Long-term outlook

Surgical techniques for TAPVR and its associated defects are continually being refined, and the long-term outlook is continually improving. Even so, your child will need lifelong monitoring and possibly medication, since he may be at some risk for arrhythmias, recurring obstructions in the pulmonary veins or at the surgical site, or infections within the heart (endocarditis).

For teens

If you’re a teen with a congenital heart defect, you have a lot to cope with. Besides the typical issues any teenager faces—from social acceptance to body changes and more—you’ll also have to deal with medical appointments and procedures, some delay of your natural wish for independence, feeling different and assuming a lot of personal responsibility for maintaining your own good health.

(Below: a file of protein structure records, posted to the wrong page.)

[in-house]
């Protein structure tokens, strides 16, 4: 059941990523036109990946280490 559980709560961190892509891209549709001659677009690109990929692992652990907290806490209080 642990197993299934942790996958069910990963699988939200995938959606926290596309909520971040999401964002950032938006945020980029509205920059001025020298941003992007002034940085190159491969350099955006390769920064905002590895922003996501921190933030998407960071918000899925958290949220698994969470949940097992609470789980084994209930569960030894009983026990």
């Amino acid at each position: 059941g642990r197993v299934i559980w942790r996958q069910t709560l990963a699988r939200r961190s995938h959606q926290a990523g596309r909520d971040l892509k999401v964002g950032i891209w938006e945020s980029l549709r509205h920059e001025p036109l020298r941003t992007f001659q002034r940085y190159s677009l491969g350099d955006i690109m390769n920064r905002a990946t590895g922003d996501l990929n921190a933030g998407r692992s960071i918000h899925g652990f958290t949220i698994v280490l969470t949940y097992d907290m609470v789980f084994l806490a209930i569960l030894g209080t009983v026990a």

If you feel overwhelmed, depressed or anxious through this important time in your transition to adulthood, speak to your doctor or counselor to get help.

For adults

If you were treated for congenital heart disease as a child, you’re probably being followed by your cardiologist, since complications from early heart disease can arise in adulthood.

You may need lifelong monitoring and medication, since you could be at some risk for arrhythmias, blood clots, infections, leaky valves or obstructed vessels. Going forward, your cardiologist will advise you on activity levels, pregnancy issues and certain lifestyle choices.